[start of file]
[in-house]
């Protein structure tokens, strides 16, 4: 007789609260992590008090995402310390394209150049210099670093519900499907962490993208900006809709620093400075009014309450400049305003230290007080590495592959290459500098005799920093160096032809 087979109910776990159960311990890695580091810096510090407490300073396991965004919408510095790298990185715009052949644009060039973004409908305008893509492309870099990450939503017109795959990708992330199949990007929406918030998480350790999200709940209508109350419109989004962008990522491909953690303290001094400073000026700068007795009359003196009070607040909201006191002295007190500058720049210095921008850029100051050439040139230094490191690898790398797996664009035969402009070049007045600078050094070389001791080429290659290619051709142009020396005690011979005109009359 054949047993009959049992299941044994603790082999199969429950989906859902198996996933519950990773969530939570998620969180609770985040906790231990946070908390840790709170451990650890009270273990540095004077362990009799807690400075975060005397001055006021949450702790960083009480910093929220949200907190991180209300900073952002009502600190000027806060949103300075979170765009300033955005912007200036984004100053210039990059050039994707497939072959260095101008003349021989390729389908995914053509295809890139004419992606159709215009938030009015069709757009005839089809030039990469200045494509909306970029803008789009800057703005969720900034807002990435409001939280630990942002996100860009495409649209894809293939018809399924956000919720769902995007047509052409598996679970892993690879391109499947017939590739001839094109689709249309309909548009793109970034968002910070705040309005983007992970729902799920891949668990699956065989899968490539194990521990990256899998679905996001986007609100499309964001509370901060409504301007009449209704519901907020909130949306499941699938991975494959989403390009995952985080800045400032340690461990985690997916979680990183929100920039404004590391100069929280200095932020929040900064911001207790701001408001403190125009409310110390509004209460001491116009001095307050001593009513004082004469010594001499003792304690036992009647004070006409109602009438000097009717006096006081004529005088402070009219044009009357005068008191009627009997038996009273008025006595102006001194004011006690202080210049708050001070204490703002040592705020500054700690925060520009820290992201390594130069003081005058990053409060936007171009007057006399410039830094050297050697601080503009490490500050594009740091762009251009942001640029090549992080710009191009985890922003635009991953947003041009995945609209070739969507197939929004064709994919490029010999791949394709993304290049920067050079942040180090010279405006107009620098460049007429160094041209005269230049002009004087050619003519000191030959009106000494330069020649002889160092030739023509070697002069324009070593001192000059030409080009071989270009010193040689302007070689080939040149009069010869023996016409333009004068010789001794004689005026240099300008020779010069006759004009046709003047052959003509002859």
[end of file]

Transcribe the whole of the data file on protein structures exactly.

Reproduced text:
[in-house]
């Protein structure tokens, strides 16, 4: 007789609260992590008090995402310390394209150049210099670093519900499907962490993208900006809709620093400075009014309450400049305003230290007080590495592959290459500098005799920093160096032809 087979109910776990159960311990890695580091810096510090407490300073396991965004919408510095790298990185715009052949644009060039973004409908305008893509492309870099990450939503017109795959990708992330199949990007929406918030998480350790999200709940209508109350419109989004962008990522491909953690303290001094400073000026700068007795009359003196009070607040909201006191002295007190500058720049210095921008850029100051050439040139230094490191690898790398797996664009035969402009070049007045600078050094070389001791080429290659290619051709142009020396005690011979005109009359 054949047993009959049992299941044994603790082999199969429950989906859902198996996933519950990773969530939570998620969180609770985040906790231990946070908390840790709170451990650890009270273990540095004077362990009799807690400075975060005397001055006021949450702790960083009480910093929220949200907190991180209300900073952002009502600190000027806060949103300075979170765009300033955005912007200036984004100053210039990059050039994707497939072959260095101008003349021989390729389908995914053509295809890139004419992606159709215009938030009015069709757009005839089809030039990469200045494509909306970029803008789009800057703005969720900034807002990435409001939280630990942002996100860009495409649209894809293939018809399924956000919720769902995007047509052409598996679970892993690879391109499947017939590739001839094109689709249309309909548009793109970034968002910070705040309005983007992970729902799920891949668990699956065989899968490539194990521990990256899998679905996001986007609100499309964001509370901060409504301007009449209704519901907020909130949306499941699938991975494959989403390009995952985080800045400032340690461990985690997916979680990183929100920039404004590391100069929280200095932020929040900064911001207790701001408001403190125009409310110390509004209460001491116009001095307050001593009513004082004469010594001499003792304690036992009647004070006409109602009438000097009717006096006081004529005088402070009219044009009357005068008191009627009997038996009273008025006595102006001194004011006690202080210049708050001070204490703002040592705020500054700690925060520009820290992201390594130069003081005058990053409060936007171009007057006399410039830094050297050697601080503009490490500050594009740091762009251009942001640029090549992080710009191009985890922003635009991953947003041009995945609209070739969507197939929004064709994919490029010999791949394709993304290049920067050079942040180090010279405006107009620098460049007429160094041209005269230049002009004087050619003519000191030959009106000494330069020649002889160092030739023509070697002069324009070593001192000059030409080009071989270009010193040689302007070689080939040149009069010869023996016409333009004068010789001794004689005026240099300008020779010069006759004009046709003047052959003509002859």